• Contacted her son and explained that available information indicated that he, his sister, and his mother were biologically related to an orphan who was trying to identify and locate his mother, if possible. I did not say or suggest how close they and the orphan might be, but I did offer to pay for a DNA test if any of them were willing to undergo testing.
      • The woman agreed and underwent testing, and the results confirmed that she and the orphan were half-siblings, which did surprise her significantly.
  • The “long and winding road” ended, and everybody was okay with that.
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So, you’re correct,

And anybody who undergoes DNA testing runs the risk of getting flack from blood-kin for exposing the kin to discovery, but until the laws in all the states require those who undergo DNA testing to obtain consent from ALL close relatives, BEFORE testing, close relatives are out of luck.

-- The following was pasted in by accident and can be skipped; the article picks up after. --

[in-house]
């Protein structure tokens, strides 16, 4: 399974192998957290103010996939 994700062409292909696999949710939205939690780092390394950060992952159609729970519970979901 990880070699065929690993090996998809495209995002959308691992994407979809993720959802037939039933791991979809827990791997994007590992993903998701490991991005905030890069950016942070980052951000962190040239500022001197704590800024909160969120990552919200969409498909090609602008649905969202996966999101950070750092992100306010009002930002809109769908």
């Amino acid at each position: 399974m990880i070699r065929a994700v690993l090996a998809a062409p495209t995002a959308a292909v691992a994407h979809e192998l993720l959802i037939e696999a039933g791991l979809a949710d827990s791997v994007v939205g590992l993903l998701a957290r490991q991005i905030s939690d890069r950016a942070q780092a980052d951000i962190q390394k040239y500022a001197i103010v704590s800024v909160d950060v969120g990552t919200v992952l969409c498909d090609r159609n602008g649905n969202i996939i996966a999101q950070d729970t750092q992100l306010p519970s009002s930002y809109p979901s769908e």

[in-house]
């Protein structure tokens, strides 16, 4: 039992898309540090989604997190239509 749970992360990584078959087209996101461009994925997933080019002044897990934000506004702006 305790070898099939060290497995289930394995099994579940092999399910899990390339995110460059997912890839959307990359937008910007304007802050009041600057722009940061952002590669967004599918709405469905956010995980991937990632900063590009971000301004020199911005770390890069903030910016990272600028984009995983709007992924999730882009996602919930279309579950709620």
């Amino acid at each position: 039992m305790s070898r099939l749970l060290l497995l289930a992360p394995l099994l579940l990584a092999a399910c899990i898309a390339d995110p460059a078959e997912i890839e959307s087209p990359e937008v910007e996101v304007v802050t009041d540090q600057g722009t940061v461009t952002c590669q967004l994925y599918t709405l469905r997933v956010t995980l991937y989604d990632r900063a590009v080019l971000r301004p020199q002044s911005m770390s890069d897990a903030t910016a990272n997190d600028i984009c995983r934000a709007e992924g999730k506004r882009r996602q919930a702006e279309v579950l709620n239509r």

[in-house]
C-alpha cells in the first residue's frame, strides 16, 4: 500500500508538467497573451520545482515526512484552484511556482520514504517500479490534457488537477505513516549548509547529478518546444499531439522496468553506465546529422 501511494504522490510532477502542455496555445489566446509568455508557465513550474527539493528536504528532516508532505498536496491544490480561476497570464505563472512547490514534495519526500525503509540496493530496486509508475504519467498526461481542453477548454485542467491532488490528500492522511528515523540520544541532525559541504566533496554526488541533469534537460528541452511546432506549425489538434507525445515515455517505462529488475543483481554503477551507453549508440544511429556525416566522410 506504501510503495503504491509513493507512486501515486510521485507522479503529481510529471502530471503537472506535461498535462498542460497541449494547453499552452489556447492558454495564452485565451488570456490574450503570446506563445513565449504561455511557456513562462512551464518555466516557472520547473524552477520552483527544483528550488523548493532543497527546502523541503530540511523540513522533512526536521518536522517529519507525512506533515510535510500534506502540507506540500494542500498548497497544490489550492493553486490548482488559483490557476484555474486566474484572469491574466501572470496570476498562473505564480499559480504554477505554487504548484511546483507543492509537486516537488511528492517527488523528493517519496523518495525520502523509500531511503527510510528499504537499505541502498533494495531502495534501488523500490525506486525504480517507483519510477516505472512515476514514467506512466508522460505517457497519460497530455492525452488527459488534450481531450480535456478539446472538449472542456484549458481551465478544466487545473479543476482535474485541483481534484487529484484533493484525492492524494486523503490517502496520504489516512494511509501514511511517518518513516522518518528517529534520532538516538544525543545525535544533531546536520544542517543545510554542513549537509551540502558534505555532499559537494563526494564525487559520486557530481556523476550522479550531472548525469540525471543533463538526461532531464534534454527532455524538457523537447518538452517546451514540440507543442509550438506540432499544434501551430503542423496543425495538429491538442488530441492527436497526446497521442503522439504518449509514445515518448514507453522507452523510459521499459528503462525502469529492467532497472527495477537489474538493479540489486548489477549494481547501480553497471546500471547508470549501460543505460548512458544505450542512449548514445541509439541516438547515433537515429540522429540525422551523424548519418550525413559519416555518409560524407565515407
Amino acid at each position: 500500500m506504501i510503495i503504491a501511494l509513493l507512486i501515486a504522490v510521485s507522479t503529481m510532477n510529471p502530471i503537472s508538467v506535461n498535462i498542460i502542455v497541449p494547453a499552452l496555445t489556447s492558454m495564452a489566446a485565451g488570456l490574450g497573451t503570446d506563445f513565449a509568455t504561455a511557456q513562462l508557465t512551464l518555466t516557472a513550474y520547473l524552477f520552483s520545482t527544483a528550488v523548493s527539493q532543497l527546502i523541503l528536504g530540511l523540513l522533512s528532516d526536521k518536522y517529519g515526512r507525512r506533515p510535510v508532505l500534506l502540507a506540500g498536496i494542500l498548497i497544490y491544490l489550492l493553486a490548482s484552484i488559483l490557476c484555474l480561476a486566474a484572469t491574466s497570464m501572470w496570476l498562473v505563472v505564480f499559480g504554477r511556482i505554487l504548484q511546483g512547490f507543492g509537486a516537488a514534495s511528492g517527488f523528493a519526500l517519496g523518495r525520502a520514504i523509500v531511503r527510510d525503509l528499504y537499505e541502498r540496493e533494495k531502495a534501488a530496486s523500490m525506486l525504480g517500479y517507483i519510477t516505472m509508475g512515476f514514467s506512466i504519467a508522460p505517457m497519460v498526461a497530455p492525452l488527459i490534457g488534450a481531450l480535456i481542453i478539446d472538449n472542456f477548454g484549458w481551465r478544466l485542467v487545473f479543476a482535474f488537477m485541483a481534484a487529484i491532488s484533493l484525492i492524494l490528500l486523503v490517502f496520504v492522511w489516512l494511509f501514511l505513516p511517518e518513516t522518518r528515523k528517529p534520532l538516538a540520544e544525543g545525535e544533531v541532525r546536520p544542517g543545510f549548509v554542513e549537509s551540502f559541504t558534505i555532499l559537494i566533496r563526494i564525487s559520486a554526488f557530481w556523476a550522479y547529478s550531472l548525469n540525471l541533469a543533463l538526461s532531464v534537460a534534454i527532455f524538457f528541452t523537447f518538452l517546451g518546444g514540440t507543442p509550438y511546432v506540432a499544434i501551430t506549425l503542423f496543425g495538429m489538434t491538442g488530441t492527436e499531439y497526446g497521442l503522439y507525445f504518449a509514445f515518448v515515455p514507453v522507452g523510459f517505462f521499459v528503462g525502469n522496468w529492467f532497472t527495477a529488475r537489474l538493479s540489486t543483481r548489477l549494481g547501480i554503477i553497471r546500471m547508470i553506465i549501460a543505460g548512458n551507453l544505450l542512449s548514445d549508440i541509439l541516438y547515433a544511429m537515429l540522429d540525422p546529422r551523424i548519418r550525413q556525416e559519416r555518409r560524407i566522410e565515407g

My brothers know the risk, but they’re not worried. However,… I’ve warned them that if somebody shows up at their front door and asks if they know me, they should invite the person in, feed 'em, and–if I’m still alive–give me a head’s up. :wink:

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Not to mention giving them a big heads-up! :sunglasses:

Indeed, … however, my brothers’ have been warned and my past & present behavior does not reflect on them. And a surprise visitor would only be a temporary inconvenience and could be entertaining.

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The most interesting things I might find (given my family) would be “oh, I didn’t know that this cousin did a DNA test” or “hey, here’s a 4th cousin I hadn’t heard about”.